Unionizing childcare has broader implications than presented

Coverage of childcare union issue too one-sided

Letter to the editorI would like to thank you for covering the childcare union issue [in “New legislation would give home childcare providers option to unionize,” MSR, April 18]. However, I am disappointed that you only appeared to cover one side.

You didn’t interview any childcare providers who were opposed. Those you did interview were not covered under this proposed union because they are centers. Recent surveys show that anywhere between 85-95 percent are opposed, so it should be rather easy to find a provider to interview who is opposed.

It stated in your article that this will not affect private operations. This is 100 percent false. We are all independent small businesses, even those who care for a family that qualifies for childcare assistance from the state.

Accepting this money on behalf of low-income families is no different than a grocery store accepting food stamps or a landlord accepting rental assistance. This receipt of payment does not somehow make their business a State-run operation or change the way they do business at all. Nor does it affect the rates we set.

This just simply means that a portion of the parents’ bill comes from the childcare assistance program. Every business that will be unionized is a private operation. Since this union intends to negotiate on issues related to terms and conditions of our work as childcare providers (rules, regulations, paperwork, grievance process, communications with the State, etc.), this will impact all 11,000 independent childcare businesses and how we operate, even those not covered under the union umbrella.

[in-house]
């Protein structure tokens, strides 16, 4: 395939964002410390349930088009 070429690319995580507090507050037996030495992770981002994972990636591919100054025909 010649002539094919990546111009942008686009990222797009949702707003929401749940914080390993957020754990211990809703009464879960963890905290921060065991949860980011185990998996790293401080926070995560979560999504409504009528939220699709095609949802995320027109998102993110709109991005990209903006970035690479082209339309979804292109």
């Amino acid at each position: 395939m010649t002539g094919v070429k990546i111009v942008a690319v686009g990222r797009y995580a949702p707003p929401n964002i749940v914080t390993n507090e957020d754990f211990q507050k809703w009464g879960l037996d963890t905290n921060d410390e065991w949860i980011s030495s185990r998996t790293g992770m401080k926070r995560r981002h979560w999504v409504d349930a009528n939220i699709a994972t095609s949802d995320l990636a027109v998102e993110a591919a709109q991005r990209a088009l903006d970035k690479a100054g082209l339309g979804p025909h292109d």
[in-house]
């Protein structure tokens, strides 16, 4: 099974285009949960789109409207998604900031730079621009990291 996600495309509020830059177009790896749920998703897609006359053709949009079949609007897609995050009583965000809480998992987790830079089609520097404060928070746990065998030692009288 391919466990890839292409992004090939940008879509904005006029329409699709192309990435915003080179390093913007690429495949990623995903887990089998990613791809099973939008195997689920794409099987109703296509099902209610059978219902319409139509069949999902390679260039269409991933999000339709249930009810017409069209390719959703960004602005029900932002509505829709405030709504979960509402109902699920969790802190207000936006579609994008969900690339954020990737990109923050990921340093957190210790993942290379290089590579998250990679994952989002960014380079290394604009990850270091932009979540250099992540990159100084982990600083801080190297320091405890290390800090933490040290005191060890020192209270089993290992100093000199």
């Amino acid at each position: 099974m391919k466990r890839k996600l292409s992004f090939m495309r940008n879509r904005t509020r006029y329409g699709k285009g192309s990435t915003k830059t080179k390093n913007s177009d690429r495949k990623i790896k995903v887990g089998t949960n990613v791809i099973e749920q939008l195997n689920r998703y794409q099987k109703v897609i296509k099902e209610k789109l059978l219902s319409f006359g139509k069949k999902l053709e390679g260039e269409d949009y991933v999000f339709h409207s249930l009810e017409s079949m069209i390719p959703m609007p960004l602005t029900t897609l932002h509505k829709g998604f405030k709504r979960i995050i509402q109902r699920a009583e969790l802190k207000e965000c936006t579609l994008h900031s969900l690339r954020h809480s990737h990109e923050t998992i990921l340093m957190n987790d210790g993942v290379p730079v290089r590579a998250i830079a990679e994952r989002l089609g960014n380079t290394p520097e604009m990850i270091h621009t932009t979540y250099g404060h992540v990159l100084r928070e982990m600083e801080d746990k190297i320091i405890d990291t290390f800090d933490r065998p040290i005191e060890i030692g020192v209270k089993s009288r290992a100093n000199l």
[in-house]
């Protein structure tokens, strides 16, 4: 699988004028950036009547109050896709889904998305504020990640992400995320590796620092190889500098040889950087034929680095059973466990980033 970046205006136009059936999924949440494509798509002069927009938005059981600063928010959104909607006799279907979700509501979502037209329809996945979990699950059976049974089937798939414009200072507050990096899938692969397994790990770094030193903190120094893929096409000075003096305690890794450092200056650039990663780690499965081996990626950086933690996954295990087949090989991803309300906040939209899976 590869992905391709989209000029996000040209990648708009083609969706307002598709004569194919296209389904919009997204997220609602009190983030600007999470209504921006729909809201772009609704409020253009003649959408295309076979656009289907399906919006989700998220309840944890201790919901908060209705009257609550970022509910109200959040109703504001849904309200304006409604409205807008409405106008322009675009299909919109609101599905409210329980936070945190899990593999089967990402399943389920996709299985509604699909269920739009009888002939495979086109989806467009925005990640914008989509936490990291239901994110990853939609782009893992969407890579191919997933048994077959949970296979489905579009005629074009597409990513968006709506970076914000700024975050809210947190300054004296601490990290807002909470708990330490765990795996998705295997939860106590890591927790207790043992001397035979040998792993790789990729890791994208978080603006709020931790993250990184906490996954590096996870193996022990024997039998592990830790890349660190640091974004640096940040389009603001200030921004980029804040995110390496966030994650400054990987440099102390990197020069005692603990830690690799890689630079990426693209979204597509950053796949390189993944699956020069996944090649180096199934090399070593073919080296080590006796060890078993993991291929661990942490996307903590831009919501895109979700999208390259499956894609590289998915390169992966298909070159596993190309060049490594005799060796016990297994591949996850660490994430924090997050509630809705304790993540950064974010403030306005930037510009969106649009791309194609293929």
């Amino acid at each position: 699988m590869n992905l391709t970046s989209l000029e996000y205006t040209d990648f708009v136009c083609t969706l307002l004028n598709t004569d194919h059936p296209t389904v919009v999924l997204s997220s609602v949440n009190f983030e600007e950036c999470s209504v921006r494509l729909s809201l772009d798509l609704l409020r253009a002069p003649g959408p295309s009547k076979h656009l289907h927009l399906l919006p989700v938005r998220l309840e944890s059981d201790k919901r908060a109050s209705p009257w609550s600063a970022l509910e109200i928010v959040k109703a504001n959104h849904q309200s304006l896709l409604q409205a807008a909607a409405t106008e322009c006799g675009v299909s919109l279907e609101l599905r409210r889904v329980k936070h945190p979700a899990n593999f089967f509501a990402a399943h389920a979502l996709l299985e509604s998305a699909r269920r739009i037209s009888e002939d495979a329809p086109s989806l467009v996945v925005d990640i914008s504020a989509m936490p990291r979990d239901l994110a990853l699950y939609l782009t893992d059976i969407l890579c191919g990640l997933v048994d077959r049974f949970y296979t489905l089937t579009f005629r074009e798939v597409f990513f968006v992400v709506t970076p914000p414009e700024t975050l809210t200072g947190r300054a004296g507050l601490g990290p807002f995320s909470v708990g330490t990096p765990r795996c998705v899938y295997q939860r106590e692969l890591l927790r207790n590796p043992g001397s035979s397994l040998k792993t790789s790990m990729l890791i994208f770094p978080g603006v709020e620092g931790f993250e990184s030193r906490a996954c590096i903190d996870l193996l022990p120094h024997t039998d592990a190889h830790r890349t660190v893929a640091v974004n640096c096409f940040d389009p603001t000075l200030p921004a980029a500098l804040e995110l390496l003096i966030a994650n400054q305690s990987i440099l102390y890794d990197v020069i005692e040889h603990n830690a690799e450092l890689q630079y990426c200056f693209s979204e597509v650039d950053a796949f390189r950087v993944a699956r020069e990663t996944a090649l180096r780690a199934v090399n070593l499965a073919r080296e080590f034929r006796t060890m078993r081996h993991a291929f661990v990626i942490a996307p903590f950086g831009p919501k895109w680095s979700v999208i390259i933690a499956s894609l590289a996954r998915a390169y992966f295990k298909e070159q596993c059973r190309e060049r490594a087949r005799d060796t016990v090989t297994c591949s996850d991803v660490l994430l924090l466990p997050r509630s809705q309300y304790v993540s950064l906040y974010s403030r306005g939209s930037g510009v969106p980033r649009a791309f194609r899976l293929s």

Since there is so little support for unionization, the direction our profession would take would be determined by a minority. As of December, the union only had 57 members, many of whom are paid to promote the union.

The provider you interviewed is paid thousands of dollars per year for her work with AFSCME. This is not simply a provider who wants to form a union. This is a provider who sees financial gain in a union forming.

I ask that you consider doing a follow-up piece. I would be happy to provide you with contracts from other states along with other important facts. You can find more information on our website as well at www.childcareunioninfo.com.

Again, thank you for covering this story. You did report one of the major negative implications that will result from all this. Dues and the higher cost of running a business will be passed along to parents.

A recent survey showed that fewer than 20 percent said they wouldn’t raise their rates if this passed. That’s something families using childcare need to understand, especially when Minnesota already has the second-highest cost of child care in the entire country.


Jennifer Parrish,

Member, Coalition of Child Care Providers